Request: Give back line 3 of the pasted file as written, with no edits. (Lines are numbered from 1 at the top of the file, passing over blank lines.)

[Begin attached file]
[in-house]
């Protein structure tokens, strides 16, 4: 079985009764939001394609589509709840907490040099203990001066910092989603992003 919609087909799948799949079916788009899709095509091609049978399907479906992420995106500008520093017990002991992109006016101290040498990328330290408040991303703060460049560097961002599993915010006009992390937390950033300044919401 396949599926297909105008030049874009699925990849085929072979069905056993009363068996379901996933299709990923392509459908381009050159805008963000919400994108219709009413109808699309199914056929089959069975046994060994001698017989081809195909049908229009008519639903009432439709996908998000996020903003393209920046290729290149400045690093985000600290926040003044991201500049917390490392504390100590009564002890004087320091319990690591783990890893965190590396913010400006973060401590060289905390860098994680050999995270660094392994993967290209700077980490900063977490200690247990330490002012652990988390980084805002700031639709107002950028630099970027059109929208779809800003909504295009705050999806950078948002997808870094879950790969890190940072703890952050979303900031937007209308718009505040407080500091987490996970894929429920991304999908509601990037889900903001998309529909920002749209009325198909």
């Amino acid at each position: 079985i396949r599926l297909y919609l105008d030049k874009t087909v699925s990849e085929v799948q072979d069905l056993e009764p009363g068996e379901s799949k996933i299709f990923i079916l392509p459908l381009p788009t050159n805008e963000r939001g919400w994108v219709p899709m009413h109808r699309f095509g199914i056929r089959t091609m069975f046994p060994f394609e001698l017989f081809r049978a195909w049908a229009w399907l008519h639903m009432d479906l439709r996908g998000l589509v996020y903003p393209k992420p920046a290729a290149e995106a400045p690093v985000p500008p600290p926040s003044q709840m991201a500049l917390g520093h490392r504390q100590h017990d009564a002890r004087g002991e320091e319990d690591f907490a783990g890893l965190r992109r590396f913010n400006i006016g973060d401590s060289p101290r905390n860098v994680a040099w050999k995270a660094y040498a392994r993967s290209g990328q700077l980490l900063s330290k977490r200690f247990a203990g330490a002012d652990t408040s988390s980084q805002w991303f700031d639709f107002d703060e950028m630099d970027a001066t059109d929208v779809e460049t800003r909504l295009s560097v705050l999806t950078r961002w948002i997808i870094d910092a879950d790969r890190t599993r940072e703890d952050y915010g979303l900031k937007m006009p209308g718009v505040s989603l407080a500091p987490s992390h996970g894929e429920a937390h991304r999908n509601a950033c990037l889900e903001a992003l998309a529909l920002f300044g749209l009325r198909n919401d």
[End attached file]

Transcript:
């Amino acid at each position: 079985i396949r599926l297909y919609l105008d030049k874009t087909v699925s990849e085929v799948q072979d069905l056993e009764p009363g068996e379901s799949k996933i299709f990923i079916l392509p459908l381009p788009t050159n805008e963000r939001g919400w994108v219709p899709m009413h109808r699309f095509g199914i056929r089959t091609m069975f046994p060994f394609e001698l017989f081809r049978a195909w049908a229009w399907l008519h639903m009432d479906l439709r996908g998000l589509v996020y903003p393209k992420p920046a290729a290149e995106a400045p690093v985000p500008p600290p926040s003044q709840m991201a500049l917390g520093h490392r504390q100590h017990d009564a002890r004087g002991e320091e319990d690591f907490a783990g890893l965190r992109r590396f913010n400006i006016g973060d401590s060289p101290r905390n860098v994680a040099w050999k995270a660094y040498a392994r993967s290209g990328q700077l980490l900063s330290k977490r200690f247990a203990g330490a002012d652990t408040s988390s980084q805002w991303f700031d639709f107002d703060e950028m630099d970027a001066t059109d929208v779809e460049t800003r909504l295009s560097v705050l999806t950078r961002w948002i997808i870094d910092a879950d790969r890190t599993r940072e703890d952050y915010g979303l900031k937007m006009p209308g718009v505040s989603l407080a500091p987490s992390h996970g894929e429920a937390h991304r999908n509601a950033c990037l889900e903001a992003l998309a529909l920002f300044g749209l009325r198909n919401d």